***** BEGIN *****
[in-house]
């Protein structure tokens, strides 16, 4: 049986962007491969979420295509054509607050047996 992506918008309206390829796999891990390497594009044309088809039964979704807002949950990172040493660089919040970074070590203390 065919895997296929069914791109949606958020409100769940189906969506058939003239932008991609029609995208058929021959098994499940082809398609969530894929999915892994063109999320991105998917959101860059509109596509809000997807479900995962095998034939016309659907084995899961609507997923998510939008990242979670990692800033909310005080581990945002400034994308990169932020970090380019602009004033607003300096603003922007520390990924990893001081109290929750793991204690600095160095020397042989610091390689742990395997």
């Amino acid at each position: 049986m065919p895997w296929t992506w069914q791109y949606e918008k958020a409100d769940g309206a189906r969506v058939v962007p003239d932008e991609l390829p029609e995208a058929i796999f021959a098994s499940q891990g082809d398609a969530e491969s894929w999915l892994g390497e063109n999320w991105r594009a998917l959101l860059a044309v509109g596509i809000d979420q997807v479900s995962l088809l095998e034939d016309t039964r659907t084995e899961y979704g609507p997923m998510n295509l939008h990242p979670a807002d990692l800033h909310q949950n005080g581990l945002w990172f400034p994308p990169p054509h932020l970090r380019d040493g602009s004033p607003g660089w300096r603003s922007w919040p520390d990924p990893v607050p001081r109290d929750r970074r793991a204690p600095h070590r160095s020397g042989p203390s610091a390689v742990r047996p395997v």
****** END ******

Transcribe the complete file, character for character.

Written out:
[in-house]
């Protein structure tokens, strides 16, 4: 049986962007491969979420295509054509607050047996 992506918008309206390829796999891990390497594009044309088809039964979704807002949950990172040493660089919040970074070590203390 065919895997296929069914791109949606958020409100769940189906969506058939003239932008991609029609995208058929021959098994499940082809398609969530894929999915892994063109999320991105998917959101860059509109596509809000997807479900995962095998034939016309659907084995899961609507997923998510939008990242979670990692800033909310005080581990945002400034994308990169932020970090380019602009004033607003300096603003922007520390990924990893001081109290929750793991204690600095160095020397042989610091390689742990395997």
């Amino acid at each position: 049986m065919p895997w296929t992506w069914q791109y949606e918008k958020a409100d769940g309206a189906r969506v058939v962007p003239d932008e991609l390829p029609e995208a058929i796999f021959a098994s499940q891990g082809d398609a969530e491969s894929w999915l892994g390497e063109n999320w991105r594009a998917l959101l860059a044309v509109g596509i809000d979420q997807v479900s995962l088809l095998e034939d016309t039964r659907t084995e899961y979704g609507p997923m998510n295509l939008h990242p979670a807002d990692l800033h909310q949950n005080g581990l945002w990172f400034p994308p990169p054509h932020l970090r380019d040493g602009s004033p607003g660089w300096r603003s922007w919040p520390d990924p990893v607050p001081r109290d929750r970074r793991a204690p600095h070590r160095s020397g042989p203390s610091a390689v742990r047996p395997v």